Move to Healthcare Wrap Up – “Feels like Bias” to a #Lean #SixSigma Pro
Mark's Note: I recently closed down the Ning social network group called “Move to Healthcare,” created for people who were looking to transition their industry experience into healthcare . I had posted a success story, shared by Michael Lombard, about how he transitioned from manufacturing (his old blog) into healthcare (his new blog). For every case like Michael's, there were probably two cases where people had a lot of trouble getting hired into healthcare. I'm sharing one of those stories below — shared with permission, but changing a few details for the sake of anonymity. Below that original post are some comments from other participants in that old site. There are some provocative comments and I'm curious to hear your thoughts…
Original Post from Move to Healthcare, by Anonymous:
I recently went through an interview (2 telephone, 1 video) process for a Director of Quality position in a hospital. This job would have been my dream come true — close to home and family, in healthcare, and a good challenge for somebody with 20+ years of quality experience, including almost ten as a LSSBB. I honestly felt that the executive group thought I was their candidate of choice. In addition to the above discussions, they just flew my wife and I out to their site, set my wife up with a local realtor, and had a VP dinner with my wife and I after I had a day of interviewing where is felt like clicked from a personality and culture standpoint. The interview was last Monday the XXth.
Sound like I should have been optimistic? Not so fast. Apparently the group of seven or 8 functional Directors were concerned that I would have a problem because of the lack of healthcare experience. (I'm guessing a little but from the CEO on down, they were the only ones that even mentioned it)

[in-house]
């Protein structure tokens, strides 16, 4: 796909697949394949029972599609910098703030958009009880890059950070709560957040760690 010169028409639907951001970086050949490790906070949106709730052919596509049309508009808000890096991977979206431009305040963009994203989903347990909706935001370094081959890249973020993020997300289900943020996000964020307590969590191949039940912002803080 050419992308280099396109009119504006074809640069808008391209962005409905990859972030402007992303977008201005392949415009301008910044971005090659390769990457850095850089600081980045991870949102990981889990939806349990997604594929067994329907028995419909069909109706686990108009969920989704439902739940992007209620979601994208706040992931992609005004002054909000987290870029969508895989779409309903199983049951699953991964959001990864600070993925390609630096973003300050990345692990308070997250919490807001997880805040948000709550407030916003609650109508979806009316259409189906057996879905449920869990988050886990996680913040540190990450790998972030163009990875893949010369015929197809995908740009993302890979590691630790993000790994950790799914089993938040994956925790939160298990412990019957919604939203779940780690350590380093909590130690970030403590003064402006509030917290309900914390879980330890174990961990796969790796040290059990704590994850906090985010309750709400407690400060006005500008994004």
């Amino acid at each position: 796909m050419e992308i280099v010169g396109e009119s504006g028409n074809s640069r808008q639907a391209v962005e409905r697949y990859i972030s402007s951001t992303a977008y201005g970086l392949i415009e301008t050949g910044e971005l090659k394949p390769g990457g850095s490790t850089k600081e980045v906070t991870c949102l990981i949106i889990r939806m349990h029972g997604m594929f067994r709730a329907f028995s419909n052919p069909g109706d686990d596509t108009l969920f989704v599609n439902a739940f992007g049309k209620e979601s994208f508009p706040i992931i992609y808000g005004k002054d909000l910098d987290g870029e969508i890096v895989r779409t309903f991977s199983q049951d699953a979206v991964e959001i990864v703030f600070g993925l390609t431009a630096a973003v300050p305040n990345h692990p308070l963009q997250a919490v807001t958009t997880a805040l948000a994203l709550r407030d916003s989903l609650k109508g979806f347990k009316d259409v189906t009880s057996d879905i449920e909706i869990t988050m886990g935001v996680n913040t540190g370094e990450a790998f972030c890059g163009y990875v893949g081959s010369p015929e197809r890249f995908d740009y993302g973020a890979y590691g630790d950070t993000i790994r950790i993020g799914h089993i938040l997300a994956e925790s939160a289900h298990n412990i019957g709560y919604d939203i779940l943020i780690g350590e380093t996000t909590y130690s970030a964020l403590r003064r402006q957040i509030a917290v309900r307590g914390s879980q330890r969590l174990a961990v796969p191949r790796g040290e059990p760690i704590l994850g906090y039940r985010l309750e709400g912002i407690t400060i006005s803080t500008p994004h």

Today, Wednesday I got a call from the HR recruiter with negative news–it was thought that healthcare quality problems were different and my 20+ years in manufacturing, service, and government contracting was not enough evidence of my ability to learn new things.
So it really does feel like there is a bias against any non-healthcare skills. I am at a loss to understand how they can be so sure that another person's healthcare experience, that was gained in creating some of the problems, is critical in solving them.
I will keep working at this transition to healthcare, but next time I accept an interview offer I will make sure that the healthcare “professionals” have read and understood the exact amount of healthcare experience I have in my past (none).
Comments and discussion from other readers:
I can identify with that experience. I've had it twice in my efforts to make the transition. I think its because of their lack of understanding about the skillset of “LSS practitioners” which prevents them from seeing how we apply a set of tools to examine, analyze, measure, and improve processes without having previous experience with that process. This is a completely false assumption on their part, but not all take that point of view. Unfortunately, it is in the majority which I have found, and I believe it is primarily due to their lack of knowledge about the “lean tools.”
I'm sorry to hear about your story. It seems really irresponsible of the hospital to let it get that far into the process before deciding lack of healthcare experience was a dealbreaker. What a shame that they don't see that your experience is transferable.
Some healthcare organizations are, thankfully, open to outsiders.
I wonder if the directors vetoed you because they're not really on board with Lean anyway? I know it's no consolation, but it might have been a really frustrating experience had you gotten the job. I met someone recently, a former Danaher Business System leader who was hired by a hospital that said they wanted to do lean, but it sounds like they really don't want to (or they didn't know what it would mean to really implement lean, so she's very frustrated).